Slide ’em down your throat like wonky wheels…

Name that tune as some old tv programme catch phrase went. Got it? Jellied eels. I experienced one of those coincidences that set in train a whole barrage of images,. I was watching TV in a Paris hotel and BBC World had an item about eels being yet another dying breed. Apparently 90% down on its population in the UK, the eel is on its way towards the same oblivion to which we all seem to be heading on Planet Earth: this, despite its bravely versatile habit of crossing untold miles of land, sea, river and lake in search of food and its lover in the wide Sargasso Sea, where it breeds. I caught a few of these serpentine savages in my youth and then, when I had sons, they, too, had that frisson of excitement crossed with horror, as they hooked the maniacally twisting creature, greedy for their worms. In the lochs of north east Scotland, where local fishermen would never cast their superior lines because of their obsession with trout and salmon in rivers, I taught the boys to spread a newspaper on the bank and drop the creature upon it before disgorging the barb; otherwise hands, line and fishing net would be covered in their noxious slime.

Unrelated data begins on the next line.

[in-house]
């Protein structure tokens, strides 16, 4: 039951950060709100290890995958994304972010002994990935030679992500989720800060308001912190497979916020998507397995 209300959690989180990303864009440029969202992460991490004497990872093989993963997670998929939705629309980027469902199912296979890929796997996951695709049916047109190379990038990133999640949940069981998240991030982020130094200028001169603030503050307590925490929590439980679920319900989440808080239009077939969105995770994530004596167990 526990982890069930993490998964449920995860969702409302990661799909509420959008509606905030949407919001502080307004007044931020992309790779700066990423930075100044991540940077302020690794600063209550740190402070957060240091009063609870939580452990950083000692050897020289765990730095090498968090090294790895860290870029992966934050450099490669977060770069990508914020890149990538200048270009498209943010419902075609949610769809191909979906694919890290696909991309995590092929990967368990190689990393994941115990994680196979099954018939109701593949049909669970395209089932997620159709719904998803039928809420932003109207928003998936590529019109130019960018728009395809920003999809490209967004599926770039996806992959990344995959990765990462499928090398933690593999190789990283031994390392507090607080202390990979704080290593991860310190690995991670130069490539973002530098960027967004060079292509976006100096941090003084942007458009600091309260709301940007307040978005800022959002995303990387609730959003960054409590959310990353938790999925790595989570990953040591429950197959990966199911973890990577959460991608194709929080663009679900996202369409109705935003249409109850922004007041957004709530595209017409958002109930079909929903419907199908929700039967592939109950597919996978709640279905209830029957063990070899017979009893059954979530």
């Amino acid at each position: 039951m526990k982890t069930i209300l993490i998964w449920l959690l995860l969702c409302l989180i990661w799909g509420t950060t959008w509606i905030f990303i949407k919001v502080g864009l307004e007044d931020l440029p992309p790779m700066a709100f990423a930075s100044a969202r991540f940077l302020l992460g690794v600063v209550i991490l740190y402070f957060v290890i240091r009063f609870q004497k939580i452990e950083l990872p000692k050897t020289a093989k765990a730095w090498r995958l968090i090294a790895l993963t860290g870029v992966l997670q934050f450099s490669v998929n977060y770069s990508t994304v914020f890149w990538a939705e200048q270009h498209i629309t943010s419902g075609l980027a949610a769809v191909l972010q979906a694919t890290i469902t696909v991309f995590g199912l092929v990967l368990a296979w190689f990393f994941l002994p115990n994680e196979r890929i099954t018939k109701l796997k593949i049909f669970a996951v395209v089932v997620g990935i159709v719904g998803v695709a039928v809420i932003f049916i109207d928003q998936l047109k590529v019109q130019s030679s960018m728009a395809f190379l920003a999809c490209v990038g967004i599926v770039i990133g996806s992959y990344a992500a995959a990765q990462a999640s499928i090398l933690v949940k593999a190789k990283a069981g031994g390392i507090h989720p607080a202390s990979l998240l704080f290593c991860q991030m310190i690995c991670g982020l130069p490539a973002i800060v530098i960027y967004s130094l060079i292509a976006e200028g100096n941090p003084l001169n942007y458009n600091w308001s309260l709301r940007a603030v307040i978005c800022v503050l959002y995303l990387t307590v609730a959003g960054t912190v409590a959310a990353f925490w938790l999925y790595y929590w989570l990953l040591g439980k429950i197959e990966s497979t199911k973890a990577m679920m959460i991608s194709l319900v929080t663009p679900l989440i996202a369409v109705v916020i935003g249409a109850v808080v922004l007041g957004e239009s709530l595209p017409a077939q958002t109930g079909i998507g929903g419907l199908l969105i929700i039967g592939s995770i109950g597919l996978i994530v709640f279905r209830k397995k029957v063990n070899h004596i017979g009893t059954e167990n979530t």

It never occurred to me to cook it. Back it was despatched to continue its relentless journey. Being a northern boy from a pit village, eels weren’t on my menu. I stretched a point for the bony pike, a decent dace and whatever fed off the end of the sewer pipes on the Tyne, baking them on a make-shift fire, but eels did not inspire the savage imagination in me, unlike southerners.

It was rather late in life that I bought eel from a north Norfolk smokehouse and discovered its delightful taste and texture. Slightly herring-like and yet more fulsomely reminiscent of shark, I ate it when I could get it. Then there was a great hiatus and none was offered by shop or restaurant.

Until this lunch time.

Then, in St Germain, at a delightful fish restaurant called La Poissonerie where we have eaten several times, smoked eel was miraculously on the menu. Served on a little stack of marinated carrot, a meaty slice perched with a round of fresh cream atop, like a chef’s hat and surrounded by a circle of pale green gooseberry juice producing an exact simulation of a loch’s surface, with the hills beyond, it captured the entire history of my relationship with the wild creature.

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